Tree planting has played an important role in improving wildlife habitat for ages. As GameKeepers, we know how effective “tree plots” and reforestation can be for attracting wildlife to a property, but let’s take a look at some of the other great reasons to go out and plant trees this spring!
A day spent with family and friends in the field can be a very memorable experience for everyone, especially children. Planting trees is the perfect opportunity to teach youngsters about why we should plant trees for future generations (forward thinking), patience, and the importance of habitat management. This is also a great time to teach kids about the technical aspects of planting- such as “how to plant,” the difference in soil types, the importance of proper site selection and planting depth.
Leave a legacy
Trees are economical and last longer than a lifetime. That’s why they serve perfectly as a living symbol of life experiences. Many GameKeepers take pride in knowing the hard work they put into planting trees now will pay off for future generations.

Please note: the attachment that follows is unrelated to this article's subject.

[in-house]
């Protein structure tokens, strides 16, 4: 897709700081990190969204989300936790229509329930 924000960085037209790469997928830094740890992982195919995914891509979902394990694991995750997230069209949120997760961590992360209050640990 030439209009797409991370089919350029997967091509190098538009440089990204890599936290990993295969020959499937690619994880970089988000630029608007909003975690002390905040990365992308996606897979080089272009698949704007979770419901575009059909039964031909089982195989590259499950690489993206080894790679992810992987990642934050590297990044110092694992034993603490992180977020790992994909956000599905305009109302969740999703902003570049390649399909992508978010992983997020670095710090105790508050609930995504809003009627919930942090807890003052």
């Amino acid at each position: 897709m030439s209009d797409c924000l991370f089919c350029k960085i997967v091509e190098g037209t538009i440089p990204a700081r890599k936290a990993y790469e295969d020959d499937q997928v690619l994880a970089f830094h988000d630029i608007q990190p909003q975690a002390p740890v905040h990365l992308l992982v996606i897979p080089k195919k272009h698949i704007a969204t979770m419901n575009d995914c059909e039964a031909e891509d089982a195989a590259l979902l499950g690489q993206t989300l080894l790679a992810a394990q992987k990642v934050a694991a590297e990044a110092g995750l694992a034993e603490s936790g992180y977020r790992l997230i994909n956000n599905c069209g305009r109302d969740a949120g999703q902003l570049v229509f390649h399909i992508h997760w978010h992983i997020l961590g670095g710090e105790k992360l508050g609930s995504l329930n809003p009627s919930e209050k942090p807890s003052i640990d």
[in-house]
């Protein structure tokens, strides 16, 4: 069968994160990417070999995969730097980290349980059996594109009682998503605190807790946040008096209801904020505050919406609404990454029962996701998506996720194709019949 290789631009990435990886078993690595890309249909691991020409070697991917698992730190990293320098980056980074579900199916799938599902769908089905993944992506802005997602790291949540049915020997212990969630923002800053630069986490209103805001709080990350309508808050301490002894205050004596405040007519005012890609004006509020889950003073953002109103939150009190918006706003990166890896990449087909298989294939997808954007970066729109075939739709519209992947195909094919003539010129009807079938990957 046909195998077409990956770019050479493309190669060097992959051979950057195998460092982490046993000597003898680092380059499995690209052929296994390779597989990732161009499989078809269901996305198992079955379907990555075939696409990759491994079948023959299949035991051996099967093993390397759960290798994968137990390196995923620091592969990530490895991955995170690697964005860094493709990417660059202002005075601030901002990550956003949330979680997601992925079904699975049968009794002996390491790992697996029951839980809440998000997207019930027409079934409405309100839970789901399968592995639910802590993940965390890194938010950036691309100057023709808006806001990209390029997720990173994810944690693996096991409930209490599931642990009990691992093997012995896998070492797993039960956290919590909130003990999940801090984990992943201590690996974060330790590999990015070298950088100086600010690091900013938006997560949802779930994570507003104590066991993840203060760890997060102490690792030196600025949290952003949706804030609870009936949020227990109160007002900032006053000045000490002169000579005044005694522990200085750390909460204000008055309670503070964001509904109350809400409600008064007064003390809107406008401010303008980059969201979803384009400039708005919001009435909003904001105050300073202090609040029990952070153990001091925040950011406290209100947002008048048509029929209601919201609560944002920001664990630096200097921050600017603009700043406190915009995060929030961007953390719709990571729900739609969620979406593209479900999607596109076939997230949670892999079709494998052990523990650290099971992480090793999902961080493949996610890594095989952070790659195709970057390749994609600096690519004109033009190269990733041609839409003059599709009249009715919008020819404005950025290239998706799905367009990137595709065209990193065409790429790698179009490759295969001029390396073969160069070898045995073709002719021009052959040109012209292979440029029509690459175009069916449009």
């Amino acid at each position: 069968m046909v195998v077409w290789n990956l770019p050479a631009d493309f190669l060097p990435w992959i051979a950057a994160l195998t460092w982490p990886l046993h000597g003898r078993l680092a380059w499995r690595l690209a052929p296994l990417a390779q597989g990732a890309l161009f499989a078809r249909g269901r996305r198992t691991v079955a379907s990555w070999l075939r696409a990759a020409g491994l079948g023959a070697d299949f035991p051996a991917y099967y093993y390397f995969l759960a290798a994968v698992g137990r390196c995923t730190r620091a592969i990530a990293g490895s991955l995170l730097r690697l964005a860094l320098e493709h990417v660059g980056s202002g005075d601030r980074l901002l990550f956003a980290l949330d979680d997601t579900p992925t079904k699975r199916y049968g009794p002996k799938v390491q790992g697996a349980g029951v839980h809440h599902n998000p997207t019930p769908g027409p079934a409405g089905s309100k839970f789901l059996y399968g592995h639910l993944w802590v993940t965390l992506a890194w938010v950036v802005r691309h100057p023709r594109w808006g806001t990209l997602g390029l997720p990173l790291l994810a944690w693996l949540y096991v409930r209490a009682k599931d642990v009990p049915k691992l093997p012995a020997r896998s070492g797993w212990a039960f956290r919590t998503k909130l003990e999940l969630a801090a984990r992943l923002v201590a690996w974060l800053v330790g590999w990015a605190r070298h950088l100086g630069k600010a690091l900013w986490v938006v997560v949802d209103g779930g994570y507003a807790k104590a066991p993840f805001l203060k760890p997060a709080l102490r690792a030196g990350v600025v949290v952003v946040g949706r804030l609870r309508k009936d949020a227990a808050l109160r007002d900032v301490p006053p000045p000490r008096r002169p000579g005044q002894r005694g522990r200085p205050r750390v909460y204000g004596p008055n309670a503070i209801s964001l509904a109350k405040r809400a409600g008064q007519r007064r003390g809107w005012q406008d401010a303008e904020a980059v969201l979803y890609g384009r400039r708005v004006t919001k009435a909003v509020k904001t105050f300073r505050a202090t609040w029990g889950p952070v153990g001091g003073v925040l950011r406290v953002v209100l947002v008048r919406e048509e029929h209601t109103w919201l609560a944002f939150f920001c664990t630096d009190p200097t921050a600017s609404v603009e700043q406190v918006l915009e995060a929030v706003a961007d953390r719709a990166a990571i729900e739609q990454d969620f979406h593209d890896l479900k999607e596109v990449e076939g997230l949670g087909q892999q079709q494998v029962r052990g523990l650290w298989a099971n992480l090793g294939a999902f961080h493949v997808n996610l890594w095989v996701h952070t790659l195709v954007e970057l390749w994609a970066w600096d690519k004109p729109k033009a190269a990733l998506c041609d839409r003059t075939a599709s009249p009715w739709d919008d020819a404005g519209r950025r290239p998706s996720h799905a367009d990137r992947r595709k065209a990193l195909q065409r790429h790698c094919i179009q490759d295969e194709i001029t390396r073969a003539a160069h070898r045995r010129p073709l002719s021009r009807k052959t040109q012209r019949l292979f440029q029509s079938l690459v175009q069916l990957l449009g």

Good for the environment
Trees improve the environment by preventing and controlling erosion, and help to clean the air and water. Trees in urban areas provide shade and block cold winds, which in turn keeps heating and cooling costs down. The benefits of trees far outweigh the costs, making them a wise investment for the future.
Reliable food source (wildlife or human)
Everyone loves fresh fruit! Planting fruit bearing trees for wildlife can become a “hot spot” for game traffic when the trees are producing. These same trees can also offer up a tasty snack while in the field or at the home.
Plant in memory of a loved one
A tree planted in remembrance of a loved one can be an outstanding symbol of someone who is no longer with us, these trees can also serve as a place to visit and reflect upon memories.
Plant in celebration (birth of a child, buying a house or property)
Planting a tree to represent a birth, wedding, or even death can be better than spending much more money on something materialistic.
Great for wildlife habitat
All trees are beneficial to wildlife in some form or fashion. Food, cover, and water are the pillars of necessity for all walks of wildlife, and trees can provide both food and cover. Acorns from oaks, and leaves and fruits of mulberries are favorite foods by many, and a long row of mixed trees in a barren landscape of the Midwest can provide enough cover to provide safe travels to feeding areas. Advanced tree planting techniques and superior stock means nuts and fruits can mature in a hurry.
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